Declaration of Hawaii

A statement by the World Psychiatric Association in 1977 on principles of good medical practice vis-à-vis teaching, research, and practice

Declaration of Hawaii

Ethical and practice guidelines developed by the World Psychiatric Association for the worldwide practice of psychiatry. It defines psychiatry as medical treatment of psychiatric disorders, requires maintenance and use of current clinical knowledge, and describes the parameters of the therapist–patient relationship and the need to safeguard an incapacitated or judgment-impaired individual's rights. Assessments are to be performed with full knowledge by the person being assessed, and confidentiality is protected in the course of the therapeutic intervention. Research is to be undertaken with the supervision of an ethical committee, and established rules are followed for research by individuals properly trained for research. See: Hippocratic oath;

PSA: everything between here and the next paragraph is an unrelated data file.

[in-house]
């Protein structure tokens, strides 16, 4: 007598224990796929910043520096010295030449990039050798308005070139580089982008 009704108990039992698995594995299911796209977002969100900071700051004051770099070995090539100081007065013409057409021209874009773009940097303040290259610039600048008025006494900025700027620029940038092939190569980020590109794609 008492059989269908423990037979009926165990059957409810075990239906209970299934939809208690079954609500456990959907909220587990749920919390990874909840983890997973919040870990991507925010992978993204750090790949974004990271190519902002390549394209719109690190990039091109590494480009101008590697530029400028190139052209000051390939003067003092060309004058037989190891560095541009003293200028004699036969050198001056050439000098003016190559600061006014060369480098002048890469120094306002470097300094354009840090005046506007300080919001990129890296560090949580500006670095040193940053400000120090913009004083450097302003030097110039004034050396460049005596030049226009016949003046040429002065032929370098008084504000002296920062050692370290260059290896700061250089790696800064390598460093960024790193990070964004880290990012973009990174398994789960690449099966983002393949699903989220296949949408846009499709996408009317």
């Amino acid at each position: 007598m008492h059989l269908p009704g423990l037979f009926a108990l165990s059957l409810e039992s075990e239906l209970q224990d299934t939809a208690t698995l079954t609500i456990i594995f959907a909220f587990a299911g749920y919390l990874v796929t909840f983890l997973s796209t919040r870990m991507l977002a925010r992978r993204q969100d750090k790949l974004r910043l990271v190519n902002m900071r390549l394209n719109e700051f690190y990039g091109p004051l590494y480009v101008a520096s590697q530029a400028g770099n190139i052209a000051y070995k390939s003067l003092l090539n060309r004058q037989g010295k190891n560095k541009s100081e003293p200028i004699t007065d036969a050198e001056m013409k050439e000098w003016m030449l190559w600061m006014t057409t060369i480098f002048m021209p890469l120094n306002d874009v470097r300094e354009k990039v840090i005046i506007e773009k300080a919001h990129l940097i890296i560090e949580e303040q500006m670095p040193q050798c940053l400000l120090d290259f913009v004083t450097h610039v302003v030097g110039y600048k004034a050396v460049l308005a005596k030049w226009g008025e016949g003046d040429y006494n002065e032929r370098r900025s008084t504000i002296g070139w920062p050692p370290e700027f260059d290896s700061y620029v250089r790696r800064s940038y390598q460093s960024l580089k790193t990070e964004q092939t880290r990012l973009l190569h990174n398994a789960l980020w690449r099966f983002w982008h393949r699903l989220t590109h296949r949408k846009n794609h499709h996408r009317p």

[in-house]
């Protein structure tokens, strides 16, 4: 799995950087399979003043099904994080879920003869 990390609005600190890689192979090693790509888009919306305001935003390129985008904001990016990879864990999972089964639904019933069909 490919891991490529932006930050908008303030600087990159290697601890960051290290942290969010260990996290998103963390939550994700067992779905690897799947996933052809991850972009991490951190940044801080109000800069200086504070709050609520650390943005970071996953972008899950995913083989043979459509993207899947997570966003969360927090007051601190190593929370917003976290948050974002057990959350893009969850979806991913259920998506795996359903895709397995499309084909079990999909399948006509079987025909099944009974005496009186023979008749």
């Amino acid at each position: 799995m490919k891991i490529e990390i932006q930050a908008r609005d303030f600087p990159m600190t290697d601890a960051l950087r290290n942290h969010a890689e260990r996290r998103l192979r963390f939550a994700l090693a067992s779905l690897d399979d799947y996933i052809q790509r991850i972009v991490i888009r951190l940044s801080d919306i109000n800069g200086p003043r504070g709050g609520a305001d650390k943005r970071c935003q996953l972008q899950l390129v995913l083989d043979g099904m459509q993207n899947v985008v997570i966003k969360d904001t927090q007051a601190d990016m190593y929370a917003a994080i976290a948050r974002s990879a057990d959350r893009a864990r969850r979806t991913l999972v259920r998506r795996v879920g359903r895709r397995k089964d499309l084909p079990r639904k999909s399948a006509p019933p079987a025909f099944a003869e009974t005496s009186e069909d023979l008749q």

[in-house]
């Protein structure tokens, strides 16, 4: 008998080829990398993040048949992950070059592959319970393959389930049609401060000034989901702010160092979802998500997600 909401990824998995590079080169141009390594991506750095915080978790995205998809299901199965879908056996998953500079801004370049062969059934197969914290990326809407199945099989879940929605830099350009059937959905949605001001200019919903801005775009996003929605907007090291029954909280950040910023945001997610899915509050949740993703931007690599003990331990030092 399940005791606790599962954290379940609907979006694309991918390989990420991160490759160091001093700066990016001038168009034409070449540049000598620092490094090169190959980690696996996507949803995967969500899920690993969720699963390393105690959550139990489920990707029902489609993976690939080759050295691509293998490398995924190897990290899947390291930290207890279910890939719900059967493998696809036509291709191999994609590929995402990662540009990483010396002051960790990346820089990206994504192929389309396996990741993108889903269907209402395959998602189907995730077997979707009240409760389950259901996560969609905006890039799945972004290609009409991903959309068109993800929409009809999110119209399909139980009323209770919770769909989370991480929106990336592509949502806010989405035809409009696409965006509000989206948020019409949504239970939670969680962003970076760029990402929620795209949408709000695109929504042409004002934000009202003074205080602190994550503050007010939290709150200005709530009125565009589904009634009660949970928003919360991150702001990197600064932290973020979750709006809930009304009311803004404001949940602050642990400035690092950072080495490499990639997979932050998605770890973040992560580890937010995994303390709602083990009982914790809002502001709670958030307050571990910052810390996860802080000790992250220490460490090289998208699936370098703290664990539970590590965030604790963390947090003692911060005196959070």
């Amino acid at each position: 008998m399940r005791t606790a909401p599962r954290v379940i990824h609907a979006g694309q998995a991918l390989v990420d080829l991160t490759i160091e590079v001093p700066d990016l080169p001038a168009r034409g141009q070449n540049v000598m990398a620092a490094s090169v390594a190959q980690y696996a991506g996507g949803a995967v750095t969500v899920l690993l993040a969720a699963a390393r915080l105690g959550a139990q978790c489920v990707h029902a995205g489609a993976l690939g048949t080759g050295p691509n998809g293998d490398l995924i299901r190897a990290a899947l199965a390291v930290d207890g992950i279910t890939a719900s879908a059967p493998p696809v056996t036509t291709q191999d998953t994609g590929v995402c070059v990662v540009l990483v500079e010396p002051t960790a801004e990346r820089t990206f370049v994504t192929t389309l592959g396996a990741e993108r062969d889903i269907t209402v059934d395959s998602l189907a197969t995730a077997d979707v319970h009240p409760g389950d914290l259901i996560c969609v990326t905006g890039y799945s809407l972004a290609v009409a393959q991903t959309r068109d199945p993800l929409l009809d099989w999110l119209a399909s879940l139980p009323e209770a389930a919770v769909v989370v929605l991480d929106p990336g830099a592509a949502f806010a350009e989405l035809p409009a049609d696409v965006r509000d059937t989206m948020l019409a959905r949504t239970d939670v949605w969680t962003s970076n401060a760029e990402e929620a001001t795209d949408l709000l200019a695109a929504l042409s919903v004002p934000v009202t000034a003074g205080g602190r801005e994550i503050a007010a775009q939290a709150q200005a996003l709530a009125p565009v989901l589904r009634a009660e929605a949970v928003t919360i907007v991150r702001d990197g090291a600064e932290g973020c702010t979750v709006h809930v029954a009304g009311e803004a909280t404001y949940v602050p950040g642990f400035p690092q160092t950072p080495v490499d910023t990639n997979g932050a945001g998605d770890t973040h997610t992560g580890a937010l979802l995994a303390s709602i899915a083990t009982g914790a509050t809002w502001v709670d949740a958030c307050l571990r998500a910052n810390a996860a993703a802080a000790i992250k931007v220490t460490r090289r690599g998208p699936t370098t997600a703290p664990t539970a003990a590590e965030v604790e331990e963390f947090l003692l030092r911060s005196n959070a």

See: Declaration of Geneva; Nightingale Pledge; Prayer of Maimonides
References in periodicals archive ?
Reaction to the Soviet misuse of psychiatry prompted the WPA's 1977 Declaration of Hawaii, the group's first position statement on psychiatric ethics, followed by an update in 1996, the Declaration of Madrid.
The earliest version of such ethical principles was the 1977 Declaration of Hawaii, which arose from concern about the political abuse of psychiatry and psychiatric patients in some countries at that time.
Consistent with a fundamental institutional concern present since its inception, the WPA approved in 1977 the Declaration of Hawaii, which set out ethical guidelines for the practice of psychiatry.

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